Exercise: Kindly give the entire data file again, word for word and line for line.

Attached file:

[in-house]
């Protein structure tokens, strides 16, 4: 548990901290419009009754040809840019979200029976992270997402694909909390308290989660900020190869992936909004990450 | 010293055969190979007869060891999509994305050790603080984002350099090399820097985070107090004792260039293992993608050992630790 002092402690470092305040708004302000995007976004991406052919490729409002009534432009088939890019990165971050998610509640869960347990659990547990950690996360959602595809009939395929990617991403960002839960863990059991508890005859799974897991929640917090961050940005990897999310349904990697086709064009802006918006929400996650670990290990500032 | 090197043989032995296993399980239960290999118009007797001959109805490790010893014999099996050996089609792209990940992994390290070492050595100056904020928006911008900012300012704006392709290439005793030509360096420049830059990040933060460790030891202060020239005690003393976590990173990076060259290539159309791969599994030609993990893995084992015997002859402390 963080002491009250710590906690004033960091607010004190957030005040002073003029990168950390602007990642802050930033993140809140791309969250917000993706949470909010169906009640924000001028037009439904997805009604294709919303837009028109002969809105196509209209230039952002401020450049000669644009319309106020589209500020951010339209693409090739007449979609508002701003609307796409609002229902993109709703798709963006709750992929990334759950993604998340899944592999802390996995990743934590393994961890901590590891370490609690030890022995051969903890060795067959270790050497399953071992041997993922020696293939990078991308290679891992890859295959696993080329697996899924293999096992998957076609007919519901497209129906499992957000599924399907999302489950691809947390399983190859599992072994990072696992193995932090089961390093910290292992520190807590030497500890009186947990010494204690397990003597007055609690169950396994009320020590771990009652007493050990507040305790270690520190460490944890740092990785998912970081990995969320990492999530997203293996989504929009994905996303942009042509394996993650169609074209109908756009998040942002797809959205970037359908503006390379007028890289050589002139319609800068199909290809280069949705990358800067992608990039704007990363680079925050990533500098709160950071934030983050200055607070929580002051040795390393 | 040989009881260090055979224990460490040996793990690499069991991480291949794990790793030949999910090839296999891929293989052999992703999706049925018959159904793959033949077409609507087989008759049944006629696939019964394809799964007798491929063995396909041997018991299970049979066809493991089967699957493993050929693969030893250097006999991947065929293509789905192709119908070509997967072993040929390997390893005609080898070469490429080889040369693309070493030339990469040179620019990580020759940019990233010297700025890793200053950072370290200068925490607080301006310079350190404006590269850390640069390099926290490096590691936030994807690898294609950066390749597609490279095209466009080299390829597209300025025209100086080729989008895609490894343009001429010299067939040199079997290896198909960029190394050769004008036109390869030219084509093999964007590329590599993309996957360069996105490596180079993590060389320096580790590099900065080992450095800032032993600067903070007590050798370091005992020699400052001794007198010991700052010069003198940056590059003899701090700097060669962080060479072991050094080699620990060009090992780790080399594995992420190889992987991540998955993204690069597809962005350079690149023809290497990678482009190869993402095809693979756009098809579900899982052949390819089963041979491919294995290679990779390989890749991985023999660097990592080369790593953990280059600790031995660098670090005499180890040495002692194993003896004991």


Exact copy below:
[in-house]
């Protein structure tokens, strides 16, 4: 548990901290419009009754040809840019979200029976992270997402694909909390308290989660900020190869992936909004990450 | 010293055969190979007869060891999509994305050790603080984002350099090399820097985070107090004792260039293992993608050992630790 002092402690470092305040708004302000995007976004991406052919490729409002009534432009088939890019990165971050998610509640869960347990659990547990950690996360959602595809009939395929990617991403960002839960863990059991508890005859799974897991929640917090961050940005990897999310349904990697086709064009802006918006929400996650670990290990500032 | 090197043989032995296993399980239960290999118009007797001959109805490790010893014999099996050996089609792209990940992994390290070492050595100056904020928006911008900012300012704006392709290439005793030509360096420049830059990040933060460790030891202060020239005690003393976590990173990076060259290539159309791969599994030609993990893995084992015997002859402390 963080002491009250710590906690004033960091607010004190957030005040002073003029990168950390602007990642802050930033993140809140791309969250917000993706949470909010169906009640924000001028037009439904997805009604294709919303837009028109002969809105196509209209230039952002401020450049000669644009319309106020589209500020951010339209693409090739007449979609508002701003609307796409609002229902993109709703798709963006709750992929990334759950993604998340899944592999802390996995990743934590393994961890901590590891370490609690030890022995051969903890060795067959270790050497399953071992041997993922020696293939990078991308290679891992890859295959696993080329697996899924293999096992998957076609007919519901497209129906499992957000599924399907999302489950691809947390399983190859599992072994990072696992193995932090089961390093910290292992520190807590030497500890009186947990010494204690397990003597007055609690169950396994009320020590771990009652007493050990507040305790270690520190460490944890740092990785998912970081990995969320990492999530997203293996989504929009994905996303942009042509394996993650169609074209109908756009998040942002797809959205970037359908503006390379007028890289050589002139319609800068199909290809280069949705990358800067992608990039704007990363680079925050990533500098709160950071934030983050200055607070929580002051040795390393 | 040989009881260090055979224990460490040996793990690499069991991480291949794990790793030949999910090839296999891929293989052999992703999706049925018959159904793959033949077409609507087989008759049944006629696939019964394809799964007798491929063995396909041997018991299970049979066809493991089967699957493993050929693969030893250097006999991947065929293509789905192709119908070509997967072993040929390997390893005609080898070469490429080889040369693309070493030339990469040179620019990580020759940019990233010297700025890793200053950072370290200068925490607080301006310079350190404006590269850390640069390099926290490096590691936030994807690898294609950066390749597609490279095209466009080299390829597209300025025209100086080729989008895609490894343009001429010299067939040199079997290896198909960029190394050769004008036109390869030219084509093999964007590329590599993309996957360069996105490596180079993590060389320096580790590099900065080992450095800032032993600067903070007590050798370091005992020699400052001794007198010991700052010069003198940056590059003899701090700097060669962080060479072991050094080699620990060009090992780790080399594995992420190889992987991540998955993204690069597809962005350079690149023809290497990678482009190869993402095809693979756009098809579900899982052949390819089963041979491919294995290679990779390989890749991985023999660097990592080369790593953990280059600790031995660098670090005499180890040495002692194993003896004991």